Nigel Farage claims Sunak called snap election over ‘fear’ of Reform

Mr Farage will not stand as a Reform UK candidate in the upcoming election but that he will ‘do my bit to help’ the party

Archie Mitchell
Friday 24 May 2024 09:00 BST
Nigel Farage says Rishi Sunak called snap election over 'fear' of Reform

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Louise Thomas

Louise Thomas


Nigel Farage has said Rishi Sunak called a snap general election to scupper his own plans of standing as a candidate for Reform UK.

The former UKIP leader and Reform honorary president said he was preparing to launch a campaign next week to become an MP, but was caught off guard by the prime minister’s announcement.

Six weeks isn’t long enough to find a constituency seat and campaign around the country,” Mr Farage said.

Nigel Farage said he had ‘put in place some preparations to launch next week’
Nigel Farage said he had ‘put in place some preparations to launch next week’ (@Nigel_Farage/Twitter)

On Thursday morning, the GB News host confirmed he would not stand in the 4 July election but that he will “do my bit to help” the party in the UK campaign. He also suggested he will run as a candidate in a future election, with the next contest likely to be held in 2029.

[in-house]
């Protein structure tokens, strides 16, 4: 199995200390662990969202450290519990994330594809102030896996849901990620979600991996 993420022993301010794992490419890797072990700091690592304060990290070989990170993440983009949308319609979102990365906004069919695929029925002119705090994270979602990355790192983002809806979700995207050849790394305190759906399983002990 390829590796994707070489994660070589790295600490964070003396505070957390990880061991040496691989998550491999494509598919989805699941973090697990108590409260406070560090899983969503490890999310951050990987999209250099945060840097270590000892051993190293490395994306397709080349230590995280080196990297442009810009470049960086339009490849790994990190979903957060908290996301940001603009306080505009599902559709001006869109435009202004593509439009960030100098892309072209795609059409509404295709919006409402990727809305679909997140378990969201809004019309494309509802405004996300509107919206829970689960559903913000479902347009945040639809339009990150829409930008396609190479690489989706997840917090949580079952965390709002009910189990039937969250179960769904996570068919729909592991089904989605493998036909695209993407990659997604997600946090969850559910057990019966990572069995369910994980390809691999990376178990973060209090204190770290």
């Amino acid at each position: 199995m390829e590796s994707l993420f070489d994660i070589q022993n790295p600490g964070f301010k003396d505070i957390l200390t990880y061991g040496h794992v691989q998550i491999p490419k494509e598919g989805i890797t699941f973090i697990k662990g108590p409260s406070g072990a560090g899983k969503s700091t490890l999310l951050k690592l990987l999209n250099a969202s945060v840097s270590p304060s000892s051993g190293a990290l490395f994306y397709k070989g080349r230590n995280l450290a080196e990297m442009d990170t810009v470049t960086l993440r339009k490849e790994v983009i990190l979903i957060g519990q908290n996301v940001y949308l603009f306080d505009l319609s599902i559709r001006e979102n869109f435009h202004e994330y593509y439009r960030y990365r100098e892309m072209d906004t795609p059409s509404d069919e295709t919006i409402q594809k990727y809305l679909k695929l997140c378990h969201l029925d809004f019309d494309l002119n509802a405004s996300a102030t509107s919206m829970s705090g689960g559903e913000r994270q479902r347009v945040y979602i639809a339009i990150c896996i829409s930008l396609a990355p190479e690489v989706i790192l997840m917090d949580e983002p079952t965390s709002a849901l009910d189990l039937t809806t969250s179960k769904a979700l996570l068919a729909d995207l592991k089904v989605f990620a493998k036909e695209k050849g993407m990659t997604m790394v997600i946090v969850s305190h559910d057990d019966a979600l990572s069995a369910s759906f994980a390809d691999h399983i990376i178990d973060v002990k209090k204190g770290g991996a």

Appearing on GB News as a guest during his typical show slot, he said: “I have always said that there will be a moment when I throw my hat in the ring fully into British politics. I’ve also said aged 60, I’ve got one more card to play and it’s about when I play it.

“I had, to be honest with you, put in place some preparations to launch next week.

“I wonder whether the Conservative Party found out about it. I think the sense of panic that we saw yesterday, the badly prepared speech, might perhaps have prompted it a little bit.”

Asked to clarify that he was referring to launching a campaign to stand as an MP, he confirmed saying: “Yes, absolutely.”

Nigel Farage said he was ‘absolutely’ planning to stand as a candidate in the general election
Nigel Farage said he was ‘absolutely’ planning to stand as a candidate in the general election (PA Archive)

But Mr Farage admitted the Prime Minister had “wrong-footed” him by calling an election for July 4.